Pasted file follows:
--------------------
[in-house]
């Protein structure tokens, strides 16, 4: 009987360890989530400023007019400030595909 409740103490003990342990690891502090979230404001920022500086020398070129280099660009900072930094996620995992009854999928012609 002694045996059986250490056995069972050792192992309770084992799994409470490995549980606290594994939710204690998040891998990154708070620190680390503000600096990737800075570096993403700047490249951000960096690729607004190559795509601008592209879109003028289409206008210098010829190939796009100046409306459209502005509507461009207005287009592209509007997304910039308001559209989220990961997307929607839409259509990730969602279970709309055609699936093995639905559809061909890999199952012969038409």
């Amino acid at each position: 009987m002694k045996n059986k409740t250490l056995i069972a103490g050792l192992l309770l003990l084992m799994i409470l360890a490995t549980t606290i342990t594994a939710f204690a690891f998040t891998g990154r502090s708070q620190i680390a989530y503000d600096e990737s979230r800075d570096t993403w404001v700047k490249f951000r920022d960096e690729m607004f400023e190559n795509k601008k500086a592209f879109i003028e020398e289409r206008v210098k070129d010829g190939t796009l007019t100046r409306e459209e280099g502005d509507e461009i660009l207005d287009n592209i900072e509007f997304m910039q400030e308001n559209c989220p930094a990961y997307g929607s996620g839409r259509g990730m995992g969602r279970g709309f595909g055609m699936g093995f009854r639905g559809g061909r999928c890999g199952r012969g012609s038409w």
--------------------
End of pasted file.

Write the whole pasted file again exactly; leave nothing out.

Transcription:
[in-house]
């Protein structure tokens, strides 16, 4: 009987360890989530400023007019400030595909 409740103490003990342990690891502090979230404001920022500086020398070129280099660009900072930094996620995992009854999928012609 002694045996059986250490056995069972050792192992309770084992799994409470490995549980606290594994939710204690998040891998990154708070620190680390503000600096990737800075570096993403700047490249951000960096690729607004190559795509601008592209879109003028289409206008210098010829190939796009100046409306459209502005509507461009207005287009592209509007997304910039308001559209989220990961997307929607839409259509990730969602279970709309055609699936093995639905559809061909890999199952012969038409």
């Amino acid at each position: 009987m002694k045996n059986k409740t250490l056995i069972a103490g050792l192992l309770l003990l084992m799994i409470l360890a490995t549980t606290i342990t594994a939710f204690a690891f998040t891998g990154r502090s708070q620190i680390a989530y503000d600096e990737s979230r800075d570096t993403w404001v700047k490249f951000r920022d960096e690729m607004f400023e190559n795509k601008k500086a592209f879109i003028e020398e289409r206008v210098k070129d010829g190939t796009l007019t100046r409306e459209e280099g502005d509507e461009i660009l207005d287009n592209i900072e509007f997304m910039q400030e308001n559209c989220p930094a990961y997307g929607s996620g839409r259509g990730m995992g969602r279970g709309f595909g055609m699936g093995f009854r639905g559809g061909r999928c890999g199952r012969g012609s038409w």